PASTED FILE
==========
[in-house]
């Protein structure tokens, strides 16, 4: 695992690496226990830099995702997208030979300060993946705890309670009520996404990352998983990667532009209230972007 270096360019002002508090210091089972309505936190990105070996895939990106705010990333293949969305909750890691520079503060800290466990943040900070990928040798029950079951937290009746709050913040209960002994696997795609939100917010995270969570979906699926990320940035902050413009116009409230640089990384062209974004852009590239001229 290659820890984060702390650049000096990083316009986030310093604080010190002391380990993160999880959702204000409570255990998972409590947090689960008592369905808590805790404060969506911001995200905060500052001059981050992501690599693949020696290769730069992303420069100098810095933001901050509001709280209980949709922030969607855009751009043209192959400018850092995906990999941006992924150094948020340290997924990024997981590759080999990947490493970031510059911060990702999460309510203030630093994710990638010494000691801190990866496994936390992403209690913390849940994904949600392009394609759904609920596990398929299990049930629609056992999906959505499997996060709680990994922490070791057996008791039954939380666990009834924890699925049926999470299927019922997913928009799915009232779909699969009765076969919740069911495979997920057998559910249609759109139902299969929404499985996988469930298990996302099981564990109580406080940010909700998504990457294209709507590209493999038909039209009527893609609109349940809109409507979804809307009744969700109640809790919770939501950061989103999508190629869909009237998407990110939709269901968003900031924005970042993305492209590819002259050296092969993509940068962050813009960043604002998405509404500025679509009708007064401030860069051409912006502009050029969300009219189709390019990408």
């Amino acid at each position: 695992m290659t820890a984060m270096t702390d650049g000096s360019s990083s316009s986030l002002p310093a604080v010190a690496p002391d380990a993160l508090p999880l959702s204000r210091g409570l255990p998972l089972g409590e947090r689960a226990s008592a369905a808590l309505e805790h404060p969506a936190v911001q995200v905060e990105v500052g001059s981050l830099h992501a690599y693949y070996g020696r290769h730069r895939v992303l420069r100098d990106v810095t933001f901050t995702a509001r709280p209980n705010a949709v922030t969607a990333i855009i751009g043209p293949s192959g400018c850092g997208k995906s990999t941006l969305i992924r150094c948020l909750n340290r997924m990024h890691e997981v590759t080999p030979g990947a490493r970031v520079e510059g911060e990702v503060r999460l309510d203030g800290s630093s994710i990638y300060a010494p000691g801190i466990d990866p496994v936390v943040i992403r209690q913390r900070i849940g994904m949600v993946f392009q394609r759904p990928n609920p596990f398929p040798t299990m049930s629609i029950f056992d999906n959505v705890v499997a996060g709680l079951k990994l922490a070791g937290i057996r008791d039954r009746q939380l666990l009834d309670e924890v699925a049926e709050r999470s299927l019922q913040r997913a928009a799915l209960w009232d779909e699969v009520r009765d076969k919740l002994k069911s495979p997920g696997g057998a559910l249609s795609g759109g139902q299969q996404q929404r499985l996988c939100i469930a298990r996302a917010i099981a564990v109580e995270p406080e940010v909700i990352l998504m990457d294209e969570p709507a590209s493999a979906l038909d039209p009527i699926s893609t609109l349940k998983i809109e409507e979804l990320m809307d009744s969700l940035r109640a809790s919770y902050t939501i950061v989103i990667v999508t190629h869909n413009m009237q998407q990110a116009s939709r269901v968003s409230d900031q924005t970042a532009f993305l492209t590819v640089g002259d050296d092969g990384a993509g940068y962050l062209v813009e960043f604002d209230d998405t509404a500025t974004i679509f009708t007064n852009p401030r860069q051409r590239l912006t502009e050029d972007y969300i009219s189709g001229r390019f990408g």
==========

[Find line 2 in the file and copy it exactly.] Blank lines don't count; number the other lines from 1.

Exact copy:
């Protein structure tokens, strides 16, 4: 695992690496226990830099995702997208030979300060993946705890309670009520996404990352998983990667532009209230972007 270096360019002002508090210091089972309505936190990105070996895939990106705010990333293949969305909750890691520079503060800290466990943040900070990928040798029950079951937290009746709050913040209960002994696997795609939100917010995270969570979906699926990320940035902050413009116009409230640089990384062209974004852009590239001229 290659820890984060702390650049000096990083316009986030310093604080010190002391380990993160999880959702204000409570255990998972409590947090689960008592369905808590805790404060969506911001995200905060500052001059981050992501690599693949020696290769730069992303420069100098810095933001901050509001709280209980949709922030969607855009751009043209192959400018850092995906990999941006992924150094948020340290997924990024997981590759080999990947490493970031510059911060990702999460309510203030630093994710990638010494000691801190990866496994936390992403209690913390849940994904949600392009394609759904609920596990398929299990049930629609056992999906959505499997996060709680990994922490070791057996008791039954939380666990009834924890699925049926999470299927019922997913928009799915009232779909699969009765076969919740069911495979997920057998559910249609759109139902299969929404499985996988469930298990996302099981564990109580406080940010909700998504990457294209709507590209493999038909039209009527893609609109349940809109409507979804809307009744969700109640809790919770939501950061989103999508190629869909009237998407990110939709269901968003900031924005970042993305492209590819002259050296092969993509940068962050813009960043604002998405509404500025679509009708007064401030860069051409912006502009050029969300009219189709390019990408």